Lemon cucumber varieties are round and yellow with a mildly sweet flavor. They have a vining growth habit and tend to produce fruit later into the season than most other cucumber varieties.
Harvesting Your Cuke Crop
How long does it take for cucumbers to grow? Most cucumber types are ready to harvest within 50-70 days. After the plant begins flowering, the fruit ripens quickly. Cucumbers are ready to pick within ten days from when the female flower opens.
Harvest cucumbers using a clean, sharp knife or scissors to avoid damaging the plant. Don’t allow the cukes to sit on the vine too long, or they become tough and bitter.
To encourage steady production, harvest cucumbers regularly. Some gardeners recommend picking the fruit early in the morning for a less bitter taste.
Ideal Soil Conditions
Cucumber plants grow best in well-draining, fertile soil. A few weeks before transplanting your cucumber seedlings, work several inches of organic compost into the soil.
Water it in, then cover the ground in a dark-colored mulch layer or a black plastic sheet to raise the soil temperature.
It’s best to grow cucumbers in mounds of soil so that water drains away from the plant’s crown. Cucumber plants are highly susceptible to root and stem rot, so it’s best to keep the stem off the ground in particularly wet climates.
Avoid walking near plants or using a hoe when pulling weeds, as cucumber plants have shallow root systems that are easily disturbed.
Best Fertilizer for Cucumber Plants
In addition to nutrient-rich soil, regularly fertilizing your cucumber plants throughout the growing season is crucial. There are three fundamental nutrients present in plant fertilizer: nitrogen (N), phosphorus (P), and potassium (K).
Nitrogen encourages green leafy growth, phosphorus promotes robust root systems, and potassium supports fruiting and flowering processes.
When planting cucumbers, use an all-purpose, organic fertilizer during the first four to six weeks after transplanting. Apply two tablespoons of fertilizer to the bottom of each hole when planting your seedlings. You could also make your own cucumber and zucchini fertilizer with manure or compost or even banana peels.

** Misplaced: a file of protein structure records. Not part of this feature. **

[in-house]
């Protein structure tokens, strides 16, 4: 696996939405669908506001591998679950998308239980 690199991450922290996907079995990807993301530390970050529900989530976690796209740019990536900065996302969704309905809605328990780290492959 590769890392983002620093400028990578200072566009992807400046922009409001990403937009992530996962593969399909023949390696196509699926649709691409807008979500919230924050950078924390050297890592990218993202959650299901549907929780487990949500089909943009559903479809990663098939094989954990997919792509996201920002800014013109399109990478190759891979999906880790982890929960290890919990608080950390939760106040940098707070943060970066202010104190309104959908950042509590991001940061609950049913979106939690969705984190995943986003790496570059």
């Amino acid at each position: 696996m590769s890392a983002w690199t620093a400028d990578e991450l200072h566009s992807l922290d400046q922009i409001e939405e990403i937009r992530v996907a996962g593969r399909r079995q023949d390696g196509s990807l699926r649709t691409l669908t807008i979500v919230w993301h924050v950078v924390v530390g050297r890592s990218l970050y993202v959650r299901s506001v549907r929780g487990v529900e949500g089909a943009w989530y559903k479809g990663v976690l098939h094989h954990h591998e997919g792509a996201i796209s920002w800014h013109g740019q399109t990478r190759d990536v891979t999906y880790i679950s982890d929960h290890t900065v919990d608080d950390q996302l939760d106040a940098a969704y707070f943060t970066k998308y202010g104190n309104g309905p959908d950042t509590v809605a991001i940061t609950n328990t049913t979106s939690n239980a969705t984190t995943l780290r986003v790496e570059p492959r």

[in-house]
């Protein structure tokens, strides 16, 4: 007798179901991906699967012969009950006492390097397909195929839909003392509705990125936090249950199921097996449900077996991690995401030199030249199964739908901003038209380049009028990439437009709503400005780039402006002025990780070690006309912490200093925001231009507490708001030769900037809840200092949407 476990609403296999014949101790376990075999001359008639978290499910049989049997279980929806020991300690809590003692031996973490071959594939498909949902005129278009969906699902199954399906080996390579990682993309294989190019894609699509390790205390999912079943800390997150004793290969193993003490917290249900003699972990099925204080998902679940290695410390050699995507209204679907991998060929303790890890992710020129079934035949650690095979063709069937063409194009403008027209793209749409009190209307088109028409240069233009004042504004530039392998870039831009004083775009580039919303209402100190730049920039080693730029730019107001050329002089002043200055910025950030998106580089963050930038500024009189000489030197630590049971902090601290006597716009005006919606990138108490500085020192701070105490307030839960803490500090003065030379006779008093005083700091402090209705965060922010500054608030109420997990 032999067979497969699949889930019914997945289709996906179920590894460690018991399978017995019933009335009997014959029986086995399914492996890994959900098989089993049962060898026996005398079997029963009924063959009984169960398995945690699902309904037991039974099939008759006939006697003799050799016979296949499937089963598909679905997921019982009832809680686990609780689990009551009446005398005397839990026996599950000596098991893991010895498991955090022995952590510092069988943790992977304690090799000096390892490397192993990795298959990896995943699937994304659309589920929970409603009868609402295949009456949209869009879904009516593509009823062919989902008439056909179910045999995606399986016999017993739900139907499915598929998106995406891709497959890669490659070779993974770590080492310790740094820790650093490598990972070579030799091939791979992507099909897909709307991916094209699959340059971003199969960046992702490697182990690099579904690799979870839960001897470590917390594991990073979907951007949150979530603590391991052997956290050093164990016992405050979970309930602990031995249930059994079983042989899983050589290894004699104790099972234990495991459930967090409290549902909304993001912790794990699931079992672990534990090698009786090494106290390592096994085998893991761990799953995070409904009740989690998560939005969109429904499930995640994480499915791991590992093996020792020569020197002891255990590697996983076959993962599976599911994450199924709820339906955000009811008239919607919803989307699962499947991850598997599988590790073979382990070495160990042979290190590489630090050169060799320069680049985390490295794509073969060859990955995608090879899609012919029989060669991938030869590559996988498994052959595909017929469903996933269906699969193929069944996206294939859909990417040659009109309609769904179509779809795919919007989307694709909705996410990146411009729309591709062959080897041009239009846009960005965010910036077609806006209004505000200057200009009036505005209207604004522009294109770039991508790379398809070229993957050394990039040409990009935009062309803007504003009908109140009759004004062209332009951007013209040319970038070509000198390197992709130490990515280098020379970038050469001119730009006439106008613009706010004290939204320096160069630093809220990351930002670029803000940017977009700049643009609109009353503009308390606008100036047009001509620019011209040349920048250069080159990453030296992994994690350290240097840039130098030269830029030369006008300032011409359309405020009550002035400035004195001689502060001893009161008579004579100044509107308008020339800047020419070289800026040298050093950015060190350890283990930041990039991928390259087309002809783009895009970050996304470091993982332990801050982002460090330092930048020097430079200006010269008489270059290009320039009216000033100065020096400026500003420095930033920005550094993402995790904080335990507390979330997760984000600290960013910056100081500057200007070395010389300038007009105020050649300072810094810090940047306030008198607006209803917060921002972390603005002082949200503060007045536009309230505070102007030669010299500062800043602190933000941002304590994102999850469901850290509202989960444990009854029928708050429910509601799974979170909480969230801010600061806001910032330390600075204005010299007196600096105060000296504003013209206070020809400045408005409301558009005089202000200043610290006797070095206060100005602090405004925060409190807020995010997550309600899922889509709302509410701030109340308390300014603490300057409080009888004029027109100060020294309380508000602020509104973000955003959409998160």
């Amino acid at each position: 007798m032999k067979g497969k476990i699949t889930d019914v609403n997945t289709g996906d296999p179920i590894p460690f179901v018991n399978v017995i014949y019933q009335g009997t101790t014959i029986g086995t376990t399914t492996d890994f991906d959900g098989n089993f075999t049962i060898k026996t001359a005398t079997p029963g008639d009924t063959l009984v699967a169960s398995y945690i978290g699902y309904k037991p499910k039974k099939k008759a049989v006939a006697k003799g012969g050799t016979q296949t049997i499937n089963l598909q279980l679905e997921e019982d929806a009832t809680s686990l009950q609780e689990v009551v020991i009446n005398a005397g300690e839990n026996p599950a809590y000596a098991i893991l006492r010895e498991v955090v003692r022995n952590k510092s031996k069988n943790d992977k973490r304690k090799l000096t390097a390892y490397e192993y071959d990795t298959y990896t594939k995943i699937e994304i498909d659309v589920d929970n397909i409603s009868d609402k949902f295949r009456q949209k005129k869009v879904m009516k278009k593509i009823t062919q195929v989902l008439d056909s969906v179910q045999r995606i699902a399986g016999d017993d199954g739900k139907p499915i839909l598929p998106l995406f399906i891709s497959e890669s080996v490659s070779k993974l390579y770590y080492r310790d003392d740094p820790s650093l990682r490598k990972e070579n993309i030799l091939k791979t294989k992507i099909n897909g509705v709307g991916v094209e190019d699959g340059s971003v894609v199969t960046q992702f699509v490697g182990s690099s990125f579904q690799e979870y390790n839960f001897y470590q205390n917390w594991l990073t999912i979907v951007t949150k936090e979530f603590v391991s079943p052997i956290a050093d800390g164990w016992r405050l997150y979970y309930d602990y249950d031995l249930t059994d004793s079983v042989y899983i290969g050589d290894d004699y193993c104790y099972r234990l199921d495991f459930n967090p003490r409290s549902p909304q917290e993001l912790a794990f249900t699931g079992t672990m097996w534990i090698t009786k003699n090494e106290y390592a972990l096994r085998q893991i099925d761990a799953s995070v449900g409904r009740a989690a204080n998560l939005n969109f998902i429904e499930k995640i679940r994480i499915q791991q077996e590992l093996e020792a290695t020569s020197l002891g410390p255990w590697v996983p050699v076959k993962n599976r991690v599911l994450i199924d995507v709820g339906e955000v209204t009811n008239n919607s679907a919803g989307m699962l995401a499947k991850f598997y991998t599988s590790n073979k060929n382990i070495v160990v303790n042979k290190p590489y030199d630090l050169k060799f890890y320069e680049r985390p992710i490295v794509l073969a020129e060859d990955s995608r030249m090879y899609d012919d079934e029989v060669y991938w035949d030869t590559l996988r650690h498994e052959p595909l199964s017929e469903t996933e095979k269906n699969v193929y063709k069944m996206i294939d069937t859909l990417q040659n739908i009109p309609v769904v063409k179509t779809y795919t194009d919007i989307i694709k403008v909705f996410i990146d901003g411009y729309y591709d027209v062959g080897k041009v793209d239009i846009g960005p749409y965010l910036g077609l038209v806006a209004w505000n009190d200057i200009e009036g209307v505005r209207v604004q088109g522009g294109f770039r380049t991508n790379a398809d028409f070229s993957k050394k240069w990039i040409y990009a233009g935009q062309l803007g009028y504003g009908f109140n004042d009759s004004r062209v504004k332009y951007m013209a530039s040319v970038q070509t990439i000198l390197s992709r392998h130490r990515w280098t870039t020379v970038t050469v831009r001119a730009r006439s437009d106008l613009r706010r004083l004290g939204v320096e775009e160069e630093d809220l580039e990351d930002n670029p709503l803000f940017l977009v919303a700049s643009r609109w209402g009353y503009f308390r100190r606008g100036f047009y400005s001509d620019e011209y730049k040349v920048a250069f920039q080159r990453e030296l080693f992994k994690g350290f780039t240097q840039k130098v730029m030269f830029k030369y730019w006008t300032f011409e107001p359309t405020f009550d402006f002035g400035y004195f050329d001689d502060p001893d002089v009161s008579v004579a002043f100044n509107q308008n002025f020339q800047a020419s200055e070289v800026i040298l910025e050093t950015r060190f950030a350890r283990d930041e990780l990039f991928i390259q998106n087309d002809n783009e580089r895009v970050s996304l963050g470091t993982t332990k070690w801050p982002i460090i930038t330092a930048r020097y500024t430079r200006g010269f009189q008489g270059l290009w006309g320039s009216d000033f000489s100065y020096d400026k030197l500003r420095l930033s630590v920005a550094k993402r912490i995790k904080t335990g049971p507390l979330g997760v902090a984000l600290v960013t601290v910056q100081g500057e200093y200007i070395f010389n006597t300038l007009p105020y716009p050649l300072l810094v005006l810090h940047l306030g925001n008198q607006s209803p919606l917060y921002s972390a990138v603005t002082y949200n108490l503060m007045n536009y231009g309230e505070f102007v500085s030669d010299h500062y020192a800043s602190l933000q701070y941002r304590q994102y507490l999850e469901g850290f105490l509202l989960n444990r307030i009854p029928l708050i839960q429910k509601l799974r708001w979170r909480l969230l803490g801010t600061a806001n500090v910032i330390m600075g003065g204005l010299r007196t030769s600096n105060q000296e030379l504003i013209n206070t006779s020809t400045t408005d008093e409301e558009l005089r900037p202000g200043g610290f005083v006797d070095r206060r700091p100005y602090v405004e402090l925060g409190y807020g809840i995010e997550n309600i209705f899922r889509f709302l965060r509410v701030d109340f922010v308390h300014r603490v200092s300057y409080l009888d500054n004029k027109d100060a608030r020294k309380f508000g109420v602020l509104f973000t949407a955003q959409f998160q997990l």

Reapplying again in four weeks is the best way to fertilize cucumbers. Once the plants begin flowering, switch to a fertilizer with higher phosphorus and potassium levels to assist fruit production. Try making a cost-effective DIY fertilizer blend using this simple recipe.
Mix the ingredients in a large bucket. Every three to four weeks, apply two tablespoons of fertilizer around each plant’s base and work it into the top several inches of the soil. Store your DIY fertilizer blend in an airtight container.
If your cucumbers need a dose of calcium, use eggshells for cucumber plants, whether you grind them into a powder or sprinkle pieces around the base.
Common Pest and Disease Problems
Despite your best efforts, cucumber plants are sometimes prone to issues with pests and disease. Healthy plants are more resistant to attacks from insects and pathogens, so be sure to fertilize regularly and use companion planting techniques to foster an interdependent garden ecosystem.
There are two types of cucumber beetles commonly seen in North America. Striped cucumber beetles have a dark-colored head, yellow and black stripes on the abdomen, and are about a quarter-inch long.
They only feed on cucurbits like cucumber, squash, pumpkin, and watermelon. Spotted cucumber beetles are similar to their striped cousins and have 12 black spots on a yellow abdomen. They feed on other plants as well as cucurbits.